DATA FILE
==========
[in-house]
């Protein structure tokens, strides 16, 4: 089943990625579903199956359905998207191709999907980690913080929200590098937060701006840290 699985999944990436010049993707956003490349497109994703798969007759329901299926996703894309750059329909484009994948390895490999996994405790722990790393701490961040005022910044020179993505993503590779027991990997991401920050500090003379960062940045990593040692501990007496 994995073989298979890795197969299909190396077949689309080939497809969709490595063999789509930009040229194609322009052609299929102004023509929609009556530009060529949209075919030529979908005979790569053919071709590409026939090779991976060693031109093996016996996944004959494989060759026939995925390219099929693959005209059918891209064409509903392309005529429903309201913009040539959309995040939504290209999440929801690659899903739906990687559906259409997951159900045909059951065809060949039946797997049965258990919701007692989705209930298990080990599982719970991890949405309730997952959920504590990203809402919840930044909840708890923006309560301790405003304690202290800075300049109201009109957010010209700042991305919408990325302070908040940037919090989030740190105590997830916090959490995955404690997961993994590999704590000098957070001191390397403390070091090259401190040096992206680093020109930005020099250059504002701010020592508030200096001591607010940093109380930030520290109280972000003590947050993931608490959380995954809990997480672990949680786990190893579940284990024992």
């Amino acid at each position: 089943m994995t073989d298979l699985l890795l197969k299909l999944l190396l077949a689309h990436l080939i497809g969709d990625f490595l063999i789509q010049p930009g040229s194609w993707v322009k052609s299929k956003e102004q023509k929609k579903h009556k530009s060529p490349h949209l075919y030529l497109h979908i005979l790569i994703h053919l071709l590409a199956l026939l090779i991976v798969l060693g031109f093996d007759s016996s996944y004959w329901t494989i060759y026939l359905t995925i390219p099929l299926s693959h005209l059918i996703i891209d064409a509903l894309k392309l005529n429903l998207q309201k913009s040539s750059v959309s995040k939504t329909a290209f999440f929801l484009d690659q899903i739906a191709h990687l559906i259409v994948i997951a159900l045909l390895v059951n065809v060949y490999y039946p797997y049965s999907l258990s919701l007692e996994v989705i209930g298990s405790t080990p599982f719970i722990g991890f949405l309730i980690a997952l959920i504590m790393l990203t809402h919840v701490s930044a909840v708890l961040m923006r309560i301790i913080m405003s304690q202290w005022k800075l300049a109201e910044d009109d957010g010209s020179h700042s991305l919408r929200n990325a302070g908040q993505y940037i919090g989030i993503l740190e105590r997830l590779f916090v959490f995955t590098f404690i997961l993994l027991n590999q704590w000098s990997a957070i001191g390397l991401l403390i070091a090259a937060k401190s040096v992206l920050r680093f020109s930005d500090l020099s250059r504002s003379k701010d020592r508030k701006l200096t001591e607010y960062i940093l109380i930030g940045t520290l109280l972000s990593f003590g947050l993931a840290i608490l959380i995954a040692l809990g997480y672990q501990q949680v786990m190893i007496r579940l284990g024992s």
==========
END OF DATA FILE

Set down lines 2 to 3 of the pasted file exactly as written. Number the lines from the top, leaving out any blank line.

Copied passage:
């Protein structure tokens, strides 16, 4: 089943990625579903199956359905998207191709999907980690913080929200590098937060701006840290 699985999944990436010049993707956003490349497109994703798969007759329901299926996703894309750059329909484009994948390895490999996994405790722990790393701490961040005022910044020179993505993503590779027991990997991401920050500090003379960062940045990593040692501990007496 994995073989298979890795197969299909190396077949689309080939497809969709490595063999789509930009040229194609322009052609299929102004023509929609009556530009060529949209075919030529979908005979790569053919071709590409026939090779991976060693031109093996016996996944004959494989060759026939995925390219099929693959005209059918891209064409509903392309005529429903309201913009040539959309995040939504290209999440929801690659899903739906990687559906259409997951159900045909059951065809060949039946797997049965258990919701007692989705209930298990080990599982719970991890949405309730997952959920504590990203809402919840930044909840708890923006309560301790405003304690202290800075300049109201009109957010010209700042991305919408990325302070908040940037919090989030740190105590997830916090959490995955404690997961993994590999704590000098957070001191390397403390070091090259401190040096992206680093020109930005020099250059504002701010020592508030200096001591607010940093109380930030520290109280972000003590947050993931608490959380995954809990997480672990949680786990190893579940284990024992």
């Amino acid at each position: 089943m994995t073989d298979l699985l890795l197969k299909l999944l190396l077949a689309h990436l080939i497809g969709d990625f490595l063999i789509q010049p930009g040229s194609w993707v322009k052609s299929k956003e102004q023509k929609k579903h009556k530009s060529p490349h949209l075919y030529l497109h979908i005979l790569i994703h053919l071709l590409a199956l026939l090779i991976v798969l060693g031109f093996d007759s016996s996944y004959w329901t494989i060759y026939l359905t995925i390219p099929l299926s693959h005209l059918i996703i891209d064409a509903l894309k392309l005529n429903l998207q309201k913009s040539s750059v959309s995040k939504t329909a290209f999440f929801l484009d690659q899903i739906a191709h990687l559906i259409v994948i997951a159900l045909l390895v059951n065809v060949y490999y039946p797997y049965s999907l258990s919701l007692e996994v989705i209930g298990s405790t080990p599982f719970i722990g991890f949405l309730i980690a997952l959920i504590m790393l990203t809402h919840v701490s930044a909840v708890l961040m923006r309560i301790i913080m405003s304690q202290w005022k800075l300049a109201e910044d009109d957010g010209s020179h700042s991305l919408r929200n990325a302070g908040q993505y940037i919090g989030i993503l740190e105590r997830l590779f916090v959490f995955t590098f404690i997961l993994l027991n590999q704590w000098s990997a957070i001191g390397l991401l403390i070091a090259a937060k401190s040096v992206l920050r680093f020109s930005d500090l020099s250059r504002s003379k701010d020592r508030k701006l200096t001591e607010y960062i940093l109380i930030g940045t520290l109280l972000s990593f003590g947050l993931a840290i608490l959380i995954a040692l809990g997480y672990q501990q949680v786990m190893i007496r579940l284990g024992s």